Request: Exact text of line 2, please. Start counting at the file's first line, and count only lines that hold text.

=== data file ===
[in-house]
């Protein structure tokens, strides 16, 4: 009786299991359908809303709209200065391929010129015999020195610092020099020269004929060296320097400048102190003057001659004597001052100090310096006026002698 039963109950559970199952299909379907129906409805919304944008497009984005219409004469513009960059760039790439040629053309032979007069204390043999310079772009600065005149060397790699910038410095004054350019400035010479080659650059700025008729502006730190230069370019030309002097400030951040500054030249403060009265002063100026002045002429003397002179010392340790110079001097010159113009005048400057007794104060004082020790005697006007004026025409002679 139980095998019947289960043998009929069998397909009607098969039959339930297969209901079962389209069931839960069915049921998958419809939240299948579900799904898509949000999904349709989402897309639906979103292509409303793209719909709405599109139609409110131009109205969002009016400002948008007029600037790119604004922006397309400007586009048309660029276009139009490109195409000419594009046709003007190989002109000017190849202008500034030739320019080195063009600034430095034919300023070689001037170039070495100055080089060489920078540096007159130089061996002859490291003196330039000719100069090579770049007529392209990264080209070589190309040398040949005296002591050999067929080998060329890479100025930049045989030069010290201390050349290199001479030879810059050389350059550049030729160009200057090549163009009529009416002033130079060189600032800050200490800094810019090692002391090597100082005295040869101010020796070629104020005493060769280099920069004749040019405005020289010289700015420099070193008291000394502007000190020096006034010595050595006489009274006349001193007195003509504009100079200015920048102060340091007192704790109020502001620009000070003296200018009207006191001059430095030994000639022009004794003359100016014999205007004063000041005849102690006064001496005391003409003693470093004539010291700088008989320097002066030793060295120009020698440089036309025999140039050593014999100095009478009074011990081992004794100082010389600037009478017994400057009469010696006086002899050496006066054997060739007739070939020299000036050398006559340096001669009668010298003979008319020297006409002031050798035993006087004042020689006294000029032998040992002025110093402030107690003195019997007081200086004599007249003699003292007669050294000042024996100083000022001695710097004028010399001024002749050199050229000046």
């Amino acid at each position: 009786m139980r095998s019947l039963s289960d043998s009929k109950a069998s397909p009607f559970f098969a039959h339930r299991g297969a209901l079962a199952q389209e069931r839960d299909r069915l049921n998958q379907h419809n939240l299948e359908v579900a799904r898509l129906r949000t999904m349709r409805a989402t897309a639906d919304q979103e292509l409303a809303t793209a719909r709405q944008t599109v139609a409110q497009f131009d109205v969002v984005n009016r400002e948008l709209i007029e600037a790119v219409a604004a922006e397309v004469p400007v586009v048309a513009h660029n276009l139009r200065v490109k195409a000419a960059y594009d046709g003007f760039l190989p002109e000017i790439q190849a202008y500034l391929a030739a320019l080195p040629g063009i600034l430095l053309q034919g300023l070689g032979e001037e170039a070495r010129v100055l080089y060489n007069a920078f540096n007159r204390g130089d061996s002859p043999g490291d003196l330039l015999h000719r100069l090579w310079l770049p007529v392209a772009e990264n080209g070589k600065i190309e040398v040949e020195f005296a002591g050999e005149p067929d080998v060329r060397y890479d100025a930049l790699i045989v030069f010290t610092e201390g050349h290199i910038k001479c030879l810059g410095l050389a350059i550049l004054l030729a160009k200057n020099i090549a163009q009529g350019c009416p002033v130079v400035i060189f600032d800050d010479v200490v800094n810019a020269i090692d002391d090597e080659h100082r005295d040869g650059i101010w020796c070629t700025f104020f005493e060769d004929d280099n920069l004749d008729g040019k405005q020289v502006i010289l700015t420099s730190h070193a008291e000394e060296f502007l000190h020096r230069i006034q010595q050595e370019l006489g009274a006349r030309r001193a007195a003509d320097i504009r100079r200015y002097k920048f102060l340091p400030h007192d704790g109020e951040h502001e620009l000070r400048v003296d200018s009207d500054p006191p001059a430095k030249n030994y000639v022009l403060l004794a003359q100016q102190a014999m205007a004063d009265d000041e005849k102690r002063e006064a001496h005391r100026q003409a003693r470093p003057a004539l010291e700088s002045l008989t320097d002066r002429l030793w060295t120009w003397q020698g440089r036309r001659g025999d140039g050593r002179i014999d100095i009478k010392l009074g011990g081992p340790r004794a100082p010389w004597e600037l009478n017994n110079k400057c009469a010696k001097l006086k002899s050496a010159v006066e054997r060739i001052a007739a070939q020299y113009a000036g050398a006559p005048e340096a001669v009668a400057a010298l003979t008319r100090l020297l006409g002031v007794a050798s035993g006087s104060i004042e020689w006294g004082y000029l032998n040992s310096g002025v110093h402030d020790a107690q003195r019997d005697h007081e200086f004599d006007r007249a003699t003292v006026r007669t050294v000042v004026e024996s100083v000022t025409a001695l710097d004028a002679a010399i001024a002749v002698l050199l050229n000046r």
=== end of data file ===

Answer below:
């Protein structure tokens, strides 16, 4: 009786299991359908809303709209200065391929010129015999020195610092020099020269004929060296320097400048102190003057001659004597001052100090310096006026002698 039963109950559970199952299909379907129906409805919304944008497009984005219409004469513009960059760039790439040629053309032979007069204390043999310079772009600065005149060397790699910038410095004054350019400035010479080659650059700025008729502006730190230069370019030309002097400030951040500054030249403060009265002063100026002045002429003397002179010392340790110079001097010159113009005048400057007794104060004082020790005697006007004026025409002679 139980095998019947289960043998009929069998397909009607098969039959339930297969209901079962389209069931839960069915049921998958419809939240299948579900799904898509949000999904349709989402897309639906979103292509409303793209719909709405599109139609409110131009109205969002009016400002948008007029600037790119604004922006397309400007586009048309660029276009139009490109195409000419594009046709003007190989002109000017190849202008500034030739320019080195063009600034430095034919300023070689001037170039070495100055080089060489920078540096007159130089061996002859490291003196330039000719100069090579770049007529392209990264080209070589190309040398040949005296002591050999067929080998060329890479100025930049045989030069010290201390050349290199001479030879810059050389350059550049030729160009200057090549163009009529009416002033130079060189600032800050200490800094810019090692002391090597100082005295040869101010020796070629104020005493060769280099920069004749040019405005020289010289700015420099070193008291000394502007000190020096006034010595050595006489009274006349001193007195003509504009100079200015920048102060340091007192704790109020502001620009000070003296200018009207006191001059430095030994000639022009004794003359100016014999205007004063000041005849102690006064001496005391003409003693470093004539010291700088008989320097002066030793060295120009020698440089036309025999140039050593014999100095009478009074011990081992004794100082010389600037009478017994400057009469010696006086002899050496006066054997060739007739070939020299000036050398006559340096001669009668010298003979008319020297006409002031050798035993006087004042020689006294000029032998040992002025110093402030107690003195019997007081200086004599007249003699003292007669050294000042024996100083000022001695710097004028010399001024002749050199050229000046």